Respectful Workplaces – Is a Code of Conduct the Answer?
Workshops to build your HR capacity
Tuesday, May 15, 2018
FCJ Retreat & Conference Centre, 219-19th Avenue S.W.
9am – 12pm
CCVO members: $50
The International #MeToo movement against sexual harassment and assault is impacting workplaces across Canada, not just Hollywood and Capitol Hill. As local nonprofit organizations become attuned to this global discussion, the need to address respectful workplace policies becomes more apparent. Join this 3-hour session for an in-depth conversation for the nonprofit sector. How can we respond to the need for action to bring about long-lasting change, in a manner that ensures our directors, employees, volunteers, and other stakeholders understand what constitutes harassment and what to do if they experience it?
This workshop will outline the steps needed to address improper conduct. Three experts will share legal, human resource, and anti-sexual harassment insights to provide insights on how the nonprofit sector can do all we can to ensure our workplaces are respectful.
Speakers will include:
Rachel assists employers with a variety of labour and employment issues, including wrongful dismissals, human rights, labour arbitrations, employment standards and workplace policies. Rachel received her JD from the University of Calgary in 2013. She was called to the Alberta bar in 2014. Rachel is a member of the Law Society of Alberta, the Canadian Bar Association and the Calgary Bar Association.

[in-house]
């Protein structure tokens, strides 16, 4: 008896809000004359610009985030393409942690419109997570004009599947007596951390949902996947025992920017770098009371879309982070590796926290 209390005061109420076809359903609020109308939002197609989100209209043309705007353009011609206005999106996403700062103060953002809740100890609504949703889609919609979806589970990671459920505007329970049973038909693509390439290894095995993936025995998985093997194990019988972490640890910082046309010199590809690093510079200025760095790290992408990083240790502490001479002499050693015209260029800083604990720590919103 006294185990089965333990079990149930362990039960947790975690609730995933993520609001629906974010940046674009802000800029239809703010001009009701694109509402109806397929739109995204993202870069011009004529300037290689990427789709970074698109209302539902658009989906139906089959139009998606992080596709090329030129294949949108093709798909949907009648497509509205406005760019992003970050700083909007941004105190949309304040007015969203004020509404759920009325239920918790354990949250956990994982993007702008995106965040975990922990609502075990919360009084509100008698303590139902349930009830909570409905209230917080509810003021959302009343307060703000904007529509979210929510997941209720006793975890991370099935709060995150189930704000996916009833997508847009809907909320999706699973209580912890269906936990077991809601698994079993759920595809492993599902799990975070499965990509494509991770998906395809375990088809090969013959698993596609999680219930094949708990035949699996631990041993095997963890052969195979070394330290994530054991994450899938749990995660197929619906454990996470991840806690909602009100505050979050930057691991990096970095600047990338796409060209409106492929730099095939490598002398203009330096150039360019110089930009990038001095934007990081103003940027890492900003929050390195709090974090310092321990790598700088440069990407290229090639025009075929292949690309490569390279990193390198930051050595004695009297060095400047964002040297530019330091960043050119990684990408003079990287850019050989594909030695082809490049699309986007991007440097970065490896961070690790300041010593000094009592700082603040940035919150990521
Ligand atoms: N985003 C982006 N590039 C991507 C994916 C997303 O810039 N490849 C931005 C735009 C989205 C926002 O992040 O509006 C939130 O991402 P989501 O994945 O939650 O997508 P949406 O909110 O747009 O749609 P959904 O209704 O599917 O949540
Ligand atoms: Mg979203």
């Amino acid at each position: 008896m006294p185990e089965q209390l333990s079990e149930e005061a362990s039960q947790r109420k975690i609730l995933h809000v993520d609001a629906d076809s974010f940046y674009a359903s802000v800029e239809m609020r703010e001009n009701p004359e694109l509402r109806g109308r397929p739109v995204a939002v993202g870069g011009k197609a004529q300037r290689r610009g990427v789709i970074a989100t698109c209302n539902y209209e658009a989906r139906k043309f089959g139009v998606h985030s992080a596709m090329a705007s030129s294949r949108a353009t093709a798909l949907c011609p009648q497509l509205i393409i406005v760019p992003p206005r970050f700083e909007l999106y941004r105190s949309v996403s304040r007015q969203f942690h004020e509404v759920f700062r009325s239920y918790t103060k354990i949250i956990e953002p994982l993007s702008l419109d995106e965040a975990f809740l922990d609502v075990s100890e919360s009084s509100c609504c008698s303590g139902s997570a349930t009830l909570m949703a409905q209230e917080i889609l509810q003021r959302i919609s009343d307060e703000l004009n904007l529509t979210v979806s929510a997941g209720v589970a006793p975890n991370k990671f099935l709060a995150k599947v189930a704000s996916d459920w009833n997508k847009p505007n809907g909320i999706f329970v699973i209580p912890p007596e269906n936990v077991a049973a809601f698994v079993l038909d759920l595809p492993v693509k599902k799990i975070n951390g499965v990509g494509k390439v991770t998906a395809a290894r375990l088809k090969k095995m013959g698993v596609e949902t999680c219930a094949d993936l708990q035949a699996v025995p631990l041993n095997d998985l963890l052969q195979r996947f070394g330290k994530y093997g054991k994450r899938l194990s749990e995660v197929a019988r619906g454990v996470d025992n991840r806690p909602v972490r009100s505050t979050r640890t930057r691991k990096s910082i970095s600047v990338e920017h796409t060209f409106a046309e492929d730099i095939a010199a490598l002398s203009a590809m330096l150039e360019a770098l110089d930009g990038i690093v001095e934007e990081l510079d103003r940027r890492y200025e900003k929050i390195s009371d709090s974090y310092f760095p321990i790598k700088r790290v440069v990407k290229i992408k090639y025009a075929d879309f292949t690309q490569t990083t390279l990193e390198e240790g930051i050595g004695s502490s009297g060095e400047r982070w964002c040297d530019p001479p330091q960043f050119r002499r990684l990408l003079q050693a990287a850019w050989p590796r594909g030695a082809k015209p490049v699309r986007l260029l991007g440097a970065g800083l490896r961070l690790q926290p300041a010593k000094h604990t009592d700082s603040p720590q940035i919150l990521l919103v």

President & Senior Consultant
Salopek & Associates Ltd.
President & CEO
Calgary Food Bank
James is known for his long-standing passion to make Calgary an amazing place for everyone. As a community leader, builder, and advocate, James and his team work to create a hunger free Calgary. Food does have a role in addressing poverty and the root causes. By actively collaborating with many other community agencies, James’ view is to build and sustain a healthy community.
James joined the Calgary Food Bank in 2000 and became the CEO in 2007. Under his leadership, the Food Bank is recognized as one of the 100 Great Places to Work in Canada; a Recommended Charity by Charity Intelligence; an Alberta’s Best Workplace finalist for Health and Safety; and a consistently top-ranked Canadian charity by MoneySense magazine. As a well-known and respected member of Calgary’s not-for-profit community, James’ volunteer roles have included a continuum of service, from local to national.